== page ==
Protecting Pets From Disease:
All Pets Animal Hospital & 24-Hour Emergency Care offers vaccinations to protect pets from some of the most common and deadly diseases. We follow the AAHA vaccination standards for cats and dogs to ensure we neither over– nor undervaccinate. All pets need a physical exam before vaccinations so that our vets can check their vitals and make sure they are healthy and able to receive the vaccinations without adverse effects.
Vaccinations fall into two different categories: core and non-core. Core vaccinations are shots that are recommended or required by law for all pets. The non-core vaccinations are for pets that are in special situations, whether through risks associated with the area they live, the activities they participate in, or the pet’s condition.
Below are our veterinarian’s recommendations based on the AAHA standards.
Core vaccinations (“must have” or required by law)
- We use only pure, nonadjuvenated feline vaccines to help prevent risk of reaction and vaccine-site associated tumor formation.
- FVRCP (feline viral rhinotracheitis, calicivirus, and panleukopenia, a.k.a. “feline distemper”) combination—Protects against three viruses. First vaccination is at 8 weeks with two boosters, four weeks apart. As adults, outdoors cats are given boosters annually while indoors cats are every three to seven years.
- Rabies—Rabies is given at 12 weeks and then annually.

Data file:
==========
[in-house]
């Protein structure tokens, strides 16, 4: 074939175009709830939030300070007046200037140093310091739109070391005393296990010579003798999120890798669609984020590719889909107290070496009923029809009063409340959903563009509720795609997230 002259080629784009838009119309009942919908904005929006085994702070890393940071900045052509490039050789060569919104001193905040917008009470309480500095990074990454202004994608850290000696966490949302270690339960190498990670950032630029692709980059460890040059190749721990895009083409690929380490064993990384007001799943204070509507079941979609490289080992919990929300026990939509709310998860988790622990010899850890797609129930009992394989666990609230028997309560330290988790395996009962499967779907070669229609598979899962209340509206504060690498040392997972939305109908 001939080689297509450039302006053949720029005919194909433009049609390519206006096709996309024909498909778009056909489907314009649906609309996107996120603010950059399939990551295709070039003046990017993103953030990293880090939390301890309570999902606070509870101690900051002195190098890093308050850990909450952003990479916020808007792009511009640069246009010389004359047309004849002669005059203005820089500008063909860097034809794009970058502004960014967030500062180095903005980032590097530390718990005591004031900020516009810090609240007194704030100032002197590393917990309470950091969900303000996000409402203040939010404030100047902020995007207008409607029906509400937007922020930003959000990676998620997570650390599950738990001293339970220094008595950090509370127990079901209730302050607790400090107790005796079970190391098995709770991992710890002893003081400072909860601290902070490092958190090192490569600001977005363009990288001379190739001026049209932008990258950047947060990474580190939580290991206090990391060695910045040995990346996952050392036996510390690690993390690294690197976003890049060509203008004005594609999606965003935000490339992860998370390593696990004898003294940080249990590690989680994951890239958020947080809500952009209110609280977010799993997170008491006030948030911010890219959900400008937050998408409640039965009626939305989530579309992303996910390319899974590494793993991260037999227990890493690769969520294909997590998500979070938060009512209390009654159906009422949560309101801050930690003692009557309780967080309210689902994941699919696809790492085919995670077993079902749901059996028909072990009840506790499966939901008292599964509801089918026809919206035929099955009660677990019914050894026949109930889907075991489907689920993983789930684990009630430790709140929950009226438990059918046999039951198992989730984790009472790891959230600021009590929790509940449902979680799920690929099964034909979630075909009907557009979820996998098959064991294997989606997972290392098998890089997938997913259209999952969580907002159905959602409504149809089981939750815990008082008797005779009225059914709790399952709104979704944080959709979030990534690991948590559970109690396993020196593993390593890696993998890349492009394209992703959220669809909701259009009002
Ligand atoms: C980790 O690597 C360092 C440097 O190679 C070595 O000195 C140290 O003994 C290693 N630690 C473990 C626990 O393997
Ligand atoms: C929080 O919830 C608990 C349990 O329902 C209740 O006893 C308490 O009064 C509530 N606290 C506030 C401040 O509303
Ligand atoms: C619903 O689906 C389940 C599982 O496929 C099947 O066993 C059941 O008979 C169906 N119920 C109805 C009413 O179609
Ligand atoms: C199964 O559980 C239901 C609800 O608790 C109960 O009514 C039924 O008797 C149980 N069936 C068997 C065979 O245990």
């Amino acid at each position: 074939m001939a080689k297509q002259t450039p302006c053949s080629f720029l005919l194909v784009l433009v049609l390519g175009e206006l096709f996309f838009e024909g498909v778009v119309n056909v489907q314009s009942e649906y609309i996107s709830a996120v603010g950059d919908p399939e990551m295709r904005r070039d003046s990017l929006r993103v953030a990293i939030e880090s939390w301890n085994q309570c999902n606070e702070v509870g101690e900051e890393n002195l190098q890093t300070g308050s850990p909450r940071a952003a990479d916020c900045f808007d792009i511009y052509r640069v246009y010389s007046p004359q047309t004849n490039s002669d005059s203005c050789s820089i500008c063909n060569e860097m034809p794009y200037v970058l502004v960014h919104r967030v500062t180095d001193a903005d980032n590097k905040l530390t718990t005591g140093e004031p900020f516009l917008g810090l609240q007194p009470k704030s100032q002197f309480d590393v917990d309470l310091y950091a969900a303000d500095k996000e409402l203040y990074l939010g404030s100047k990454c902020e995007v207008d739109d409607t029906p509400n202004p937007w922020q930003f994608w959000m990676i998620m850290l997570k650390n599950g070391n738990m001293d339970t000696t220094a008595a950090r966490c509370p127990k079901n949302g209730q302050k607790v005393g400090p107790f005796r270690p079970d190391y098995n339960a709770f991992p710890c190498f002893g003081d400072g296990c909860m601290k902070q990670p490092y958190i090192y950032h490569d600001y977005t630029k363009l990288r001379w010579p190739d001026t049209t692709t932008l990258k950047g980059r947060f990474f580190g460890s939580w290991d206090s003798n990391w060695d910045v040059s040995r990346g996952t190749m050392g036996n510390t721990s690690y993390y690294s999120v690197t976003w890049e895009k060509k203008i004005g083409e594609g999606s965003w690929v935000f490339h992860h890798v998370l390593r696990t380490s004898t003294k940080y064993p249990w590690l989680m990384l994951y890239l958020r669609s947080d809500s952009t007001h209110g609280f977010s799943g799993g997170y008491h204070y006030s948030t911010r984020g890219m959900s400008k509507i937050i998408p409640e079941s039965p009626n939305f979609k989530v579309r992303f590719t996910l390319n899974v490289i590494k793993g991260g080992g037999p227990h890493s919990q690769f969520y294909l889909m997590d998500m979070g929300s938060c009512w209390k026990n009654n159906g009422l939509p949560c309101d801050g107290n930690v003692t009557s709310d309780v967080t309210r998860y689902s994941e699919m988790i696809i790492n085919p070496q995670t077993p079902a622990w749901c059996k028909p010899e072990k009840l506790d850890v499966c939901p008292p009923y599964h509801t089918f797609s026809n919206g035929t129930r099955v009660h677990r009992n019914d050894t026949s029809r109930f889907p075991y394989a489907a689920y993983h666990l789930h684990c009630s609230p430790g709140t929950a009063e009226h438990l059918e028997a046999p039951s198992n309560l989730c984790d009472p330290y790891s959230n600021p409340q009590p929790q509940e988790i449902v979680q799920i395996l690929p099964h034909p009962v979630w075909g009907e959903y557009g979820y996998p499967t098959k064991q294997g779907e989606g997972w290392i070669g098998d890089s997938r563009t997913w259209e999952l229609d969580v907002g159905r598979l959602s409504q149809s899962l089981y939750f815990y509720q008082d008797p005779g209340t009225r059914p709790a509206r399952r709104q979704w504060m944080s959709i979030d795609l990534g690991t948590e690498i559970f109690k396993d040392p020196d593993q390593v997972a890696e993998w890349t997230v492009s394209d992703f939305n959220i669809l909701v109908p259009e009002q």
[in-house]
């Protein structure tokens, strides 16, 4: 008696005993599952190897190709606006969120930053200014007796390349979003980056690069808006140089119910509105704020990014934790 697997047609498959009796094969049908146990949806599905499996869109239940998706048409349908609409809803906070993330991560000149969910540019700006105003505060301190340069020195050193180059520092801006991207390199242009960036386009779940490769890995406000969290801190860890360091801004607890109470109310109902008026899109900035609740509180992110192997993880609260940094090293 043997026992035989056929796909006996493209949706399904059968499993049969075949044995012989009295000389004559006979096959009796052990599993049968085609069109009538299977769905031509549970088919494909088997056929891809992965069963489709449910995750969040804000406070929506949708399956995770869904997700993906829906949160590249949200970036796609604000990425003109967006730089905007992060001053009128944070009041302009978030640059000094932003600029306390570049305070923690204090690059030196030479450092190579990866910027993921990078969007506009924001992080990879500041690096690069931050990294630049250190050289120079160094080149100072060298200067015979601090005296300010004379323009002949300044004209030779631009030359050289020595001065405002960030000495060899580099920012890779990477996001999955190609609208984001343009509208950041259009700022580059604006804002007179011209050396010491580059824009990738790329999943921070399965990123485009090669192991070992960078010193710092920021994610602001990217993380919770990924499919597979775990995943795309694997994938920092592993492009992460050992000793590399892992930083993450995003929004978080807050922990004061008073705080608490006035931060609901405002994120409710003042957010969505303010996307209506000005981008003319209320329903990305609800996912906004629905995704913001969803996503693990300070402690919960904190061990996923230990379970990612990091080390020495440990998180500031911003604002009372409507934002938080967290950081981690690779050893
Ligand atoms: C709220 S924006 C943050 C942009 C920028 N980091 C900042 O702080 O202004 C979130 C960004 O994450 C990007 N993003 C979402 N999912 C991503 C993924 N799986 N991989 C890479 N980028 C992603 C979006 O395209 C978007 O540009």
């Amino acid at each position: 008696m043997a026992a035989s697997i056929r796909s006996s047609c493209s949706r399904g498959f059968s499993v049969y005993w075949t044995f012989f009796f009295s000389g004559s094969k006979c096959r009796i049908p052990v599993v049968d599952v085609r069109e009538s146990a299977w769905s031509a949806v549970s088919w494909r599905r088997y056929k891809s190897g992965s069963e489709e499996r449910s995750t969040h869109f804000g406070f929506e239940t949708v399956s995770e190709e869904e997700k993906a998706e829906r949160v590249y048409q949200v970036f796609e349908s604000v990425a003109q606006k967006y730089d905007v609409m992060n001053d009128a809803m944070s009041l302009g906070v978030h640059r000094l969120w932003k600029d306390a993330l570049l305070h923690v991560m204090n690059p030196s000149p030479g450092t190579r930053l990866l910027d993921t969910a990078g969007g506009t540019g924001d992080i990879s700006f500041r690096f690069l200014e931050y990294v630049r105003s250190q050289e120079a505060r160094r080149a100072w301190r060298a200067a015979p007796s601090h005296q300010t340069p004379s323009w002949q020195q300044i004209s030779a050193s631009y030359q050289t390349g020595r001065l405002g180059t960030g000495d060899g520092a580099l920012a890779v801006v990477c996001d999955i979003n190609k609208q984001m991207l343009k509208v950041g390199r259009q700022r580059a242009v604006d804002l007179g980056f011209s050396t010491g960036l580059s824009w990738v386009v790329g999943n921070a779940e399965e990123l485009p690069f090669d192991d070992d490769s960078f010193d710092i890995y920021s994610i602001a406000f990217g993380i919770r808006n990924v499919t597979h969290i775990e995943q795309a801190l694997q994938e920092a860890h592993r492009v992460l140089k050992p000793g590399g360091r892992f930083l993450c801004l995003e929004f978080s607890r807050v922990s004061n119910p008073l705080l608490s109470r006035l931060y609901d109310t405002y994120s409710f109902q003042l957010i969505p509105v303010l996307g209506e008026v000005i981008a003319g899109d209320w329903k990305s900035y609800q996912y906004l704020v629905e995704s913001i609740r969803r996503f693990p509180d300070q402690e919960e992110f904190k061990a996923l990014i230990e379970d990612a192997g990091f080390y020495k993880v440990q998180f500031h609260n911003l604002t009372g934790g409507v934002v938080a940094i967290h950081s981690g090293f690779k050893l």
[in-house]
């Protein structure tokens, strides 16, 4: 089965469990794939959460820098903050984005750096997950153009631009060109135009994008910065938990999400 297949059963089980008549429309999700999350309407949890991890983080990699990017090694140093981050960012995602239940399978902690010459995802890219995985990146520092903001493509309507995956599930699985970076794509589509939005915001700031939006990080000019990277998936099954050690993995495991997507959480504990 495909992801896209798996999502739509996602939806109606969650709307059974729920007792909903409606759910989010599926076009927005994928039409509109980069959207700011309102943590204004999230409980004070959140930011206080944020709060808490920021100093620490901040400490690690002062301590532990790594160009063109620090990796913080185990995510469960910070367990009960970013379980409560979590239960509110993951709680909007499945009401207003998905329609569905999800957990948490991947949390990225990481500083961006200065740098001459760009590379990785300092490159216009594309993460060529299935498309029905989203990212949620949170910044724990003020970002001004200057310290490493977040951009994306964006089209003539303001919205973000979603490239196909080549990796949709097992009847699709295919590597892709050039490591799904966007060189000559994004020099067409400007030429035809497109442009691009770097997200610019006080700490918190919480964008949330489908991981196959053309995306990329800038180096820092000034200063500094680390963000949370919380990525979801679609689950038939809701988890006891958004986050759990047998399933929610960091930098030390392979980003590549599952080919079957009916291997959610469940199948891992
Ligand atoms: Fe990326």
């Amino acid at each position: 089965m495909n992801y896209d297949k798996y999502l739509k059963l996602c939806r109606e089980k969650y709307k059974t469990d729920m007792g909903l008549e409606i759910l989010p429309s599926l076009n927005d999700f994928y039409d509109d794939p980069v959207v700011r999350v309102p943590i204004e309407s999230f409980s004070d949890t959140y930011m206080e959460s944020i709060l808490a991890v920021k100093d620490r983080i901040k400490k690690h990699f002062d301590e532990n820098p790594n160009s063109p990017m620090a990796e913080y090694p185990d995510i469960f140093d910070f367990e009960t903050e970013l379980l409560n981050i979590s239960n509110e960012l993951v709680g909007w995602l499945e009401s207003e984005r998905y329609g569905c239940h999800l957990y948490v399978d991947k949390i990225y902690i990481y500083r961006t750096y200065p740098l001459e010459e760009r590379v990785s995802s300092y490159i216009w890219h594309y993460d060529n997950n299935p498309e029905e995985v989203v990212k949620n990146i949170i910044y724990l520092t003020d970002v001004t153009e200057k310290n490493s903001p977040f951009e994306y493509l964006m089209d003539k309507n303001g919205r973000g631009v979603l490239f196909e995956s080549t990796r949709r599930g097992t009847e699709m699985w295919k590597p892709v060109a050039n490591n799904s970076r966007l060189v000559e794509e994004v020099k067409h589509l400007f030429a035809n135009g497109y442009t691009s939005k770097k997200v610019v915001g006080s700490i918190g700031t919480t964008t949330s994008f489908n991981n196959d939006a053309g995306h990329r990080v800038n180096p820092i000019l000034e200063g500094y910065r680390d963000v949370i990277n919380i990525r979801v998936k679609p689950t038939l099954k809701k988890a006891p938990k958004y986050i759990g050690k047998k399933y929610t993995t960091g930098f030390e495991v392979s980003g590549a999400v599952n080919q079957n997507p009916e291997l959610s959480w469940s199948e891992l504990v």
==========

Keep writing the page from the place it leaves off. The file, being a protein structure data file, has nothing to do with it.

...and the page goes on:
Non-core vaccinations (based on special risk)
- Feline leukemia virus (FVLP)—Spread among outdoor cats or multiple cat households by direct contact with bodily fluids. The first dose is given at 12 weeks, with a booster in two to four weeks followed by annual boosters.
- FIV (feline immunodeficiency virus, or “feline AIDS”) and FIP (feline infectious peritonitis virus)—Vaccinations are not currently recommended by the American Association of Feline Practitioners (AAFP) or American Animal Hospital Association (AAHA).
- DA2P combination (distemper, hepatitis, adenovirus type 2, parainfluenza)—Puppies receive the first vaccination between 6 to 8 weeks, and then three boosters, two to three weeks apart. Thereafter, a booster is given every three years.
- Bordetella (kennel cough)—The first vaccination (intranasally or by injection) is given at 2 to 8 weeks, with a booster every six to 12 months, depending on exposure.
- Rabies—The initial vaccine is given at 12 weeks, followed by an annual booster, and then every one to three years depending on the type of vaccine used.
- Canine influenza—This virus can cause severe, fatal pneumonia. It is necessary in dogs that go to grooming salons, boarding kennels, dog shows, dog parks, and so on. Puppies should be vaccinated starting at 12 weeks, with a booster two to four weeks later, and then annually.
- Leptospirosis—This bacterial disease is spread in the urine of wildlife and outdoor dogs. It damages the liver and kidneys and is contagious to people. There is an initial vaccine at 12 weeks, with a booster two to four weeks later, and then annually.
- Lyme disease—This bacterial, tick-borne disease requires dogs with risk of tick exposure to receive this vaccination starting at 12 weeks, with a booster two to four weeks later, and then annually. People can also be infected with Lyme disease.